Last Saturday, another gunman opened fire on yet another house of worship. Eleven dead. These eleven will be added to those recently killed at grocery stores, concerts, schools, homes, restaurants, clubs and street corners.
October 27 was the 300th day of 2018. It was also the day of the 294th mass shooting of 2018 in the United States. (The FBI defines a mass shooting as one where three or more people are injured or killed.) Hate-filled speech, dangerously ambiguous rhetoric, and life-harming – and often life-ending – bullets continue to fly.
We are outraged at the slaughter of people at worship and with the fact that the United States leads all advanced countries in homicides per capita – outpacing the next country on the list by four times the number of murders.
We mourn for those who died at the Tree of Life Synagogue in Pittsburgh and for all those who have been injured and killed in mass shootings in the United States. We pour out our hearts in prayer for those who survive these shootings and who find themselves reeling in trauma they may never overcome.
And we pray for those who have perpetrated this violence on innocent victims. We are not born as prejudiced, hateful, violent people. The world is filled with those who foster goodness, bridge differences, and love neighbors as themselves. Tragically, however, others carry such deep physical, mental, emotional and spiritual wounds that they seek to destroy goodness, eliminate differences and annihilate neighbors. What is more, there are some in this country whose language and actions fan the flames of division and discontent in ways that only encourage the death-dealing actions we have seen this past week.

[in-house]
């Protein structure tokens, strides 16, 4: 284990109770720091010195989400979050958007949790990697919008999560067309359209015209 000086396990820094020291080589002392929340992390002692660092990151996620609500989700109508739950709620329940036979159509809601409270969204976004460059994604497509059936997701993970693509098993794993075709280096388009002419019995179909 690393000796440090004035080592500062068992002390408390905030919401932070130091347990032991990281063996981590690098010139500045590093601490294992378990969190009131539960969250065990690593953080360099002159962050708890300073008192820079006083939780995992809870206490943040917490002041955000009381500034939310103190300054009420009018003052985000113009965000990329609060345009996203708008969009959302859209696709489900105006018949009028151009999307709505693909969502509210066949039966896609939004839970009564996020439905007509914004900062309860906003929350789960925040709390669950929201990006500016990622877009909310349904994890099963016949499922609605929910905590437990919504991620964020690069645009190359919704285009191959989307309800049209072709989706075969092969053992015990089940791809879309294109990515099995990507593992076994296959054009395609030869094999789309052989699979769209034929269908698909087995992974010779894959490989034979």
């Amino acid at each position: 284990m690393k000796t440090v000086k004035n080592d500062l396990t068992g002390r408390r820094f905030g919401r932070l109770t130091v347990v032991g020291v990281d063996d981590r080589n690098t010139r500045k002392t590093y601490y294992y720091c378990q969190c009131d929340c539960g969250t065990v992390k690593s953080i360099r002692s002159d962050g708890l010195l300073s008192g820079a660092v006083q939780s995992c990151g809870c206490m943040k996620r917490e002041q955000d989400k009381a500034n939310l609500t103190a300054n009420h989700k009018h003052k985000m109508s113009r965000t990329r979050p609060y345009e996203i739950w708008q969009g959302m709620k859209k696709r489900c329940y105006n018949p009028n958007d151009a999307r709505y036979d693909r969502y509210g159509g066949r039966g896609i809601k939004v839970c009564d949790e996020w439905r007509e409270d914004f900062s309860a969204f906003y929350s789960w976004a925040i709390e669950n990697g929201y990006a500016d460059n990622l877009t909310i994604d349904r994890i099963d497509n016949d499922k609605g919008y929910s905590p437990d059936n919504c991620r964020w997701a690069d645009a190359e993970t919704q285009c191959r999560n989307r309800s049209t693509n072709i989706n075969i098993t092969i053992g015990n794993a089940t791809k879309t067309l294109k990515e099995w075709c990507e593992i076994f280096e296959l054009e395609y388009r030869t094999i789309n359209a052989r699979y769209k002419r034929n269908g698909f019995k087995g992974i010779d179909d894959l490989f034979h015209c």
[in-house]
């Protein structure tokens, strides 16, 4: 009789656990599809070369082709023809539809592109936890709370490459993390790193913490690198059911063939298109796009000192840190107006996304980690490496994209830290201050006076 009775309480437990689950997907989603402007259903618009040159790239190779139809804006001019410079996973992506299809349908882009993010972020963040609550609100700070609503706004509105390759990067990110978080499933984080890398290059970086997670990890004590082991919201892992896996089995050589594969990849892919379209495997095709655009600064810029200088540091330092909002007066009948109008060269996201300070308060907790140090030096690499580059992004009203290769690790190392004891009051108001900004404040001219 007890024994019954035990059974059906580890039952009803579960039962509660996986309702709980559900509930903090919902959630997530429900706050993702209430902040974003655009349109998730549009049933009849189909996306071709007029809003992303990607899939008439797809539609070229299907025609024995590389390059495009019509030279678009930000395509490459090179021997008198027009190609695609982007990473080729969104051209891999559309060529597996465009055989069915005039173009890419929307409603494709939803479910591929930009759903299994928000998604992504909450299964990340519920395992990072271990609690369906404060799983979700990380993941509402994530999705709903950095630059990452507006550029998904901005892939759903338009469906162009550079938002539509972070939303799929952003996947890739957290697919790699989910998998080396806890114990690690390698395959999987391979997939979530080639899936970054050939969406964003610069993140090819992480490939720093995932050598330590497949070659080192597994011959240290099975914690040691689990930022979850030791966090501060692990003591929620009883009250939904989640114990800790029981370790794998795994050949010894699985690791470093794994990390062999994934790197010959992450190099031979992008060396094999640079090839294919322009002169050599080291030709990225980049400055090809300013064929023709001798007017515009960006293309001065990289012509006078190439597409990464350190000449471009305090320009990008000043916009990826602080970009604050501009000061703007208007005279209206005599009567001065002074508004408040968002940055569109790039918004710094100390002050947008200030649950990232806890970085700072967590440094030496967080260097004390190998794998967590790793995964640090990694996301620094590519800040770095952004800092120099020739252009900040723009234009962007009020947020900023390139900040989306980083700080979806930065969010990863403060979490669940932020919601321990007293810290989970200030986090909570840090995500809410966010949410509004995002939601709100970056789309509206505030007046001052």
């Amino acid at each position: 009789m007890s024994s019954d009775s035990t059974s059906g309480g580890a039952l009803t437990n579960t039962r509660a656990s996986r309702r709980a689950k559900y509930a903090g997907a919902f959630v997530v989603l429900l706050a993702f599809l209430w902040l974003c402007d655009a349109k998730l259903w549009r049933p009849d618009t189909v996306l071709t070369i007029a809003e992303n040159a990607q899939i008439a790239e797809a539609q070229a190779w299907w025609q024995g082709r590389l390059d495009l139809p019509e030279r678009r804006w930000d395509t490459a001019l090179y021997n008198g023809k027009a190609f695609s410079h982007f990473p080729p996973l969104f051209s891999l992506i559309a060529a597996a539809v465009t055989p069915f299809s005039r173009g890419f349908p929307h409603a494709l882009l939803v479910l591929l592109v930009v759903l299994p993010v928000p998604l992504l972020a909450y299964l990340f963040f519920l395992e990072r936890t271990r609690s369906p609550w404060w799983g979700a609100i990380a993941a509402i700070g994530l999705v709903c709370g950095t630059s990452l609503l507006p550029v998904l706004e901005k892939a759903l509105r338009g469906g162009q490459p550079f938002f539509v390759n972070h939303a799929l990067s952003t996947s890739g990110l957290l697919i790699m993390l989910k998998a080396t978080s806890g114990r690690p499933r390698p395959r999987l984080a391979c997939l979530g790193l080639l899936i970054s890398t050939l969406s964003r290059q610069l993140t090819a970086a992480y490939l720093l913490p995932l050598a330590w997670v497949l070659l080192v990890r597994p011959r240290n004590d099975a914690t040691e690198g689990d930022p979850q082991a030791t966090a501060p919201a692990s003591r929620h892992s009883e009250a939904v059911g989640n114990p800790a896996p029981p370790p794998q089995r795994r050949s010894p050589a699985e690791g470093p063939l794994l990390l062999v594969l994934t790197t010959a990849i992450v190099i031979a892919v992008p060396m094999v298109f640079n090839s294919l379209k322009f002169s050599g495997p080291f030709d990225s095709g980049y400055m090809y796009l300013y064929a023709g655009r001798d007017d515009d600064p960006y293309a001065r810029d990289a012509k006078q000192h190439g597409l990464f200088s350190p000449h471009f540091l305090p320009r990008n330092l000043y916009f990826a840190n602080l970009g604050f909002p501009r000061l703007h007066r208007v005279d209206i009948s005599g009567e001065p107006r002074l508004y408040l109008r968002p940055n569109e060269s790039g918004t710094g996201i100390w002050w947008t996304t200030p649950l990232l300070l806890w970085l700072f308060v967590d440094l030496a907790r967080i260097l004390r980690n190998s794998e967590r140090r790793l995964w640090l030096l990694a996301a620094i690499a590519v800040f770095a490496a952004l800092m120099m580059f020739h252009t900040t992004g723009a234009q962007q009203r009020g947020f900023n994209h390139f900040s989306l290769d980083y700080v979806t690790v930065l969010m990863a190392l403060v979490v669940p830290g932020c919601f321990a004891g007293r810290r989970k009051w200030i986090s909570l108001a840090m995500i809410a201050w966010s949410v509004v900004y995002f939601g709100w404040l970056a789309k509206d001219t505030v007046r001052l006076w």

At Christian Theological Seminary, our faith is central to our life, work, and study. Every moment is a teaching moment. Every incident calls to us, urging us to learn and to engage.
Drawing deeply on the most ancient strands of our tradition and scripture, we affirm that all people are created in the image of God, and therefore have inherent worth and dignity. This, in fact, is the first statement of our values statement and, of course, comes from the proclamation in Genesis 1 that all humans are made in the image of God. The worth and dignity of all people are absolutes; they do not depend on variables such as race or ethnicity, gender or sexuality, wealth, intelligence, moral virtue, religion, ability, or social standing.
We also affirm in that same values statement that we hear, just as the people of God of every time and place have heard, God’s call to promote healing and wholeness in all of God’s creation. That is not an optional part of our faith. Scripture highlights our healing, serving, reconciling, peacemaking work in the world as central to our life of faith.
May God bless and strengthen all efforts to end the death-dealing ways that threaten our shared life as people of faith and as Americans. Let us join together in prayer. Let us mobilize together in faithfulness. Let us fulfill God’s desire that we all live in life-giving community with one another.
Rev. Dr. Bill Kincaid
Interim President and Herald B. Monroe Associate Professor of Leadership and Ministry Studies